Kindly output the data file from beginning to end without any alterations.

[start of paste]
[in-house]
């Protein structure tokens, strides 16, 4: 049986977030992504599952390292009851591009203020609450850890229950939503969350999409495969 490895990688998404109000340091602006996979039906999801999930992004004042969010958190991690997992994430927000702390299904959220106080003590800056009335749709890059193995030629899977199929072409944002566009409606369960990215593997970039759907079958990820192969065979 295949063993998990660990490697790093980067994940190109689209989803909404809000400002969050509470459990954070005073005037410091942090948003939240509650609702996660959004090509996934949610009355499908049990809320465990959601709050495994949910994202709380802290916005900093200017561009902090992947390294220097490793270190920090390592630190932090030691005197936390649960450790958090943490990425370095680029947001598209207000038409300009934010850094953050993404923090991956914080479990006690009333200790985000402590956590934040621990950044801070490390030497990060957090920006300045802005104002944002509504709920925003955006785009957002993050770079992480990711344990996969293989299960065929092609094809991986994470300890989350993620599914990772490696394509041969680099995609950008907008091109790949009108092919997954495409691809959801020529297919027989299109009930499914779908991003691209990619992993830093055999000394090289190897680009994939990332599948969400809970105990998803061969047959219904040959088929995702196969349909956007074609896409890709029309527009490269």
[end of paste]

[in-house]
């Protein structure tokens, strides 16, 4: 049986977030992504599952390292009851591009203020609450850890229950939503969350999409495969 490895990688998404109000340091602006996979039906999801999930992004004042969010958190991690997992994430927000702390299904959220106080003590800056009335749709890059193995030629899977199929072409944002566009409606369960990215593997970039759907079958990820192969065979 295949063993998990660990490697790093980067994940190109689209989803909404809000400002969050509470459990954070005073005037410091942090948003939240509650609702996660959004090509996934949610009355499908049990809320465990959601709050495994949910994202709380802290916005900093200017561009902090992947390294220097490793270190920090390592630190932090030691005197936390649960450790958090943490990425370095680029947001598209207000038409300009934010850094953050993404923090991956914080479990006690009333200790985000402590956590934040621990950044801070490390030497990060957090920006300045802005104002944002509504709920925003955006785009957002993050770079992480990711344990996969293989299960065929092609094809991986994470300890989350993620599914990772490696394509041969680099995609950008907008091109790949009108092919997954495409691809959801020529297919027989299109009930499914779908991003691209990619992993830093055999000394090289190897680009994939990332599948969400809970105990998803061969047959219904040959088929995702196969349909956007074609896409890709029309527009490269």